To James Logan
MS not found; reprinted from extract in Sparks, Works, VII, 40.
[December 16, 1749]
I send you herewith a new French piece on electricity,5 in which you will find a journal of experiments on a paralytic person. I also send Neal on Electricity,6 and the last Philosophical Transactions,7 in which you will find some other pieces on the same subject. If you should desire to see any of the experiments mentioned in those pieces repeated, or if any new ones should occur to you to propose, which you cannot well try yourself, when I come to fetch the apparatus they may be tried. I shall be glad to hear that the shocks had some good effect on your disordered side.8
5. Probably Jean Jallabert, Expériences sur l’Electricité (Geneva, 1748), which contains a “Journal de quelques Expériences faites sur un Paralytique,” pp. 127–44, *129–*36.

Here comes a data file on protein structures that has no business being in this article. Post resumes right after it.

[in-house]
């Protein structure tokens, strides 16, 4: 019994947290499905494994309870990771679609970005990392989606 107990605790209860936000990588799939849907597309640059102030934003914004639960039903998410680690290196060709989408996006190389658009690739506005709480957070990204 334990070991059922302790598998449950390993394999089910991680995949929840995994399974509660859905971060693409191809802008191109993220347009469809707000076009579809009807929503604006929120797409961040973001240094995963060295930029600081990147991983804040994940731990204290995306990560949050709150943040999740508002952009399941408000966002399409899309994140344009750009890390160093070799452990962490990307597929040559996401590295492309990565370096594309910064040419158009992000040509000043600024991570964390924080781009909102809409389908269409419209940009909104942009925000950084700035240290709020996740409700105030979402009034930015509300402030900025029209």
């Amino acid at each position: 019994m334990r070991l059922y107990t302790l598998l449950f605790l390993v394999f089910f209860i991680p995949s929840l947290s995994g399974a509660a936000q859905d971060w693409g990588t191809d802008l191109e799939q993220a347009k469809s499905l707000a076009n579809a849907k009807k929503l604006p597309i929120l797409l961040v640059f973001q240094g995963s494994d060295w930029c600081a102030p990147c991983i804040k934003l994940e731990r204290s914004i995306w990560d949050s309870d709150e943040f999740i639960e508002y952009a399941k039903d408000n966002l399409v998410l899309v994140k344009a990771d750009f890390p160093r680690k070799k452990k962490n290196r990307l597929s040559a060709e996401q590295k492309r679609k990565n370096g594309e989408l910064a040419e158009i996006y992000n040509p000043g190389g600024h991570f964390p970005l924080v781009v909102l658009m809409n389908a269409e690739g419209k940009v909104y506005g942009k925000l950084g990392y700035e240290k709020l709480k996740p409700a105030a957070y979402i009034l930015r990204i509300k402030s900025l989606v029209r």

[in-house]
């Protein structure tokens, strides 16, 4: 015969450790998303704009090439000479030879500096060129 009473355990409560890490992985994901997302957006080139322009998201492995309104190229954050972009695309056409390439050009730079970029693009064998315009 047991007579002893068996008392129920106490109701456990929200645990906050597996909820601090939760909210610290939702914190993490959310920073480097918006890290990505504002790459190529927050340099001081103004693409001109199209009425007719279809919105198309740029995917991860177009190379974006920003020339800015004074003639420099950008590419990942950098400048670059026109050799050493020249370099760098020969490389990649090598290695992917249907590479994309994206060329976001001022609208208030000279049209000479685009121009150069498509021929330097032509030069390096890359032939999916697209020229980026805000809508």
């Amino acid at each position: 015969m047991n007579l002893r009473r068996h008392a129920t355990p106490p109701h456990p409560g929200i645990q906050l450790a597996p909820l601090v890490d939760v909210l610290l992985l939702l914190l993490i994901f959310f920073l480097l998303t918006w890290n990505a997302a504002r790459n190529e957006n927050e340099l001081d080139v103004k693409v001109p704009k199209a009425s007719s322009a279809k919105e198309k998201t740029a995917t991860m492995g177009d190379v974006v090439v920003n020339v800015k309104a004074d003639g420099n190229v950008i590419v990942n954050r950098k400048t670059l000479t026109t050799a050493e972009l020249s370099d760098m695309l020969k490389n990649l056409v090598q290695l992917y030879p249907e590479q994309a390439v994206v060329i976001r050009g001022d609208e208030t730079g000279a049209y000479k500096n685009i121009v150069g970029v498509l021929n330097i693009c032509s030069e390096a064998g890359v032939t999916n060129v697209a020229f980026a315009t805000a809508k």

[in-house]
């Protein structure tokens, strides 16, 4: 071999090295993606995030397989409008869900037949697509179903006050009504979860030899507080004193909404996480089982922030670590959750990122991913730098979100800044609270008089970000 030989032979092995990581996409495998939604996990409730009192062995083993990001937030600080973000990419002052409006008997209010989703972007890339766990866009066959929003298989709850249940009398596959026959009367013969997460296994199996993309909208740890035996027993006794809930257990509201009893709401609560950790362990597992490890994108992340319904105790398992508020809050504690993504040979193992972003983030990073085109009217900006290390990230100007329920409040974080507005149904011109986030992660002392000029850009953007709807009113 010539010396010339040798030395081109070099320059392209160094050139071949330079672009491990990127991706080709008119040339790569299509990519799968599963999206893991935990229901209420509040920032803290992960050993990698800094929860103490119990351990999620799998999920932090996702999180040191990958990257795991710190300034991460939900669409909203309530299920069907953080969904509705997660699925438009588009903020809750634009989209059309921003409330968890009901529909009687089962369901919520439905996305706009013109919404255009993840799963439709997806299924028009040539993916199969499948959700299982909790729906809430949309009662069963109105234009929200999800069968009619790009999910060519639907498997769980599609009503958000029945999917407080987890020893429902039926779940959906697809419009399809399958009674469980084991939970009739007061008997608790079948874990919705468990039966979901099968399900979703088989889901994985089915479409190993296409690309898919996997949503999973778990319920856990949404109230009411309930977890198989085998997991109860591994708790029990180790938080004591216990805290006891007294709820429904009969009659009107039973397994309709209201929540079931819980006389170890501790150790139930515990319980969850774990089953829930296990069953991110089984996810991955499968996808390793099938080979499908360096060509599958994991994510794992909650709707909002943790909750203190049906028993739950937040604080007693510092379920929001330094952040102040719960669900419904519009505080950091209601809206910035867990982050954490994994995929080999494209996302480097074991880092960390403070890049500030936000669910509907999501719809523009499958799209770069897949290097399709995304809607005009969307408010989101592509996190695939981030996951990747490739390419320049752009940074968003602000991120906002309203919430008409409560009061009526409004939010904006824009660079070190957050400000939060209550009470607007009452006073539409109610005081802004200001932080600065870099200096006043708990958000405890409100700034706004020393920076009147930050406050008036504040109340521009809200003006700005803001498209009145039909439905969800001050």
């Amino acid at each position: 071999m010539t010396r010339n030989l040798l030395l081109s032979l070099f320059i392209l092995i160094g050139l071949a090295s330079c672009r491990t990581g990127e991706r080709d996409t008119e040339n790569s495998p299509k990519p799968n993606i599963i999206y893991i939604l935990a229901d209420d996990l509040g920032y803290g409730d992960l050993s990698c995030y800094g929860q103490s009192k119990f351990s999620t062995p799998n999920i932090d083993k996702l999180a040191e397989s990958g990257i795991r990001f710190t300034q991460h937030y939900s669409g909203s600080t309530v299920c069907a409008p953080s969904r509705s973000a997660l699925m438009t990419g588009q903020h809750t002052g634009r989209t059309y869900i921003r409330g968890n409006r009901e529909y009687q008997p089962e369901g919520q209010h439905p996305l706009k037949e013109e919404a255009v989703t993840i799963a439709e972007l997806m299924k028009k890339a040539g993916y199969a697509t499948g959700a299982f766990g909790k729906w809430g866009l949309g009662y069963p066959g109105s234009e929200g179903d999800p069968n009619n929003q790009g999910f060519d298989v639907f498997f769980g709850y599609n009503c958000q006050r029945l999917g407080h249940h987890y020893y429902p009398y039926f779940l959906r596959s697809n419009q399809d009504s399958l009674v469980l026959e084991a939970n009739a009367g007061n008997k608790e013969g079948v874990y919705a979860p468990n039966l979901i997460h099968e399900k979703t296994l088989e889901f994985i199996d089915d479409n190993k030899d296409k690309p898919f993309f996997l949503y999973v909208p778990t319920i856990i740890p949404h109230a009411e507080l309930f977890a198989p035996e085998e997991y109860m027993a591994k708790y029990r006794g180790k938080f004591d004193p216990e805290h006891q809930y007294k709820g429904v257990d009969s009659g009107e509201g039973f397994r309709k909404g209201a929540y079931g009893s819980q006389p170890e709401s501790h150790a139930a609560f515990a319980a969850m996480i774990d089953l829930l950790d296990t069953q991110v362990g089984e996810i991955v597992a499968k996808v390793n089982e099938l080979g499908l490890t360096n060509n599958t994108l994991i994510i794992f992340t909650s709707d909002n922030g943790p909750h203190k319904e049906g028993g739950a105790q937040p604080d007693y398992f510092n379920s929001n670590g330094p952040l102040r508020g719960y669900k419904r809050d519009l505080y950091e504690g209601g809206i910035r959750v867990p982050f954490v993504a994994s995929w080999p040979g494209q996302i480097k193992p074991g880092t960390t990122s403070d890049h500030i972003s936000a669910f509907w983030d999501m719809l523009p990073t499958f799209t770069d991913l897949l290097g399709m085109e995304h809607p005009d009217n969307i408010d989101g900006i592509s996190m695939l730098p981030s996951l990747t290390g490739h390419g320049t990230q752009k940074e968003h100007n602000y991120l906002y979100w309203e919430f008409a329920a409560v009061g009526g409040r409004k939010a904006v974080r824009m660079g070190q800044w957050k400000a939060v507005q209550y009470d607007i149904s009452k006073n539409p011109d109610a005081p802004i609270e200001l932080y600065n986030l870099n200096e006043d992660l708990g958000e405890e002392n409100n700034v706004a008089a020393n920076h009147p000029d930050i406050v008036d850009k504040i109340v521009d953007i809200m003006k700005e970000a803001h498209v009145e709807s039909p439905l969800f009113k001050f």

6. John Neale, Directions for Gentlemen, who have Electrical Machines, How to proceed in making their Experiments (London, 1747). At the close of the pamphlet the author appealed to the public for accounts of the application of electricity to paralytics.
7. Probably No. 486, which was reported in Gent. Mag. of Sept. 1749 (XIX, 415) as just published. It contained two articles, by Johann Heinrich Winkler and Henry Baker, on the medical use of electricity. Phil. Trans., XLV (1748), 262–75.
8. A stroke in 1740 partially paralyzed Logan’s right side; by the end of 1749 recurrent attacks of palsy left him weak and often helpless. Frederick B. Tolles, James Logan and the Culture of Provincial America (Boston, 1957), p. 195.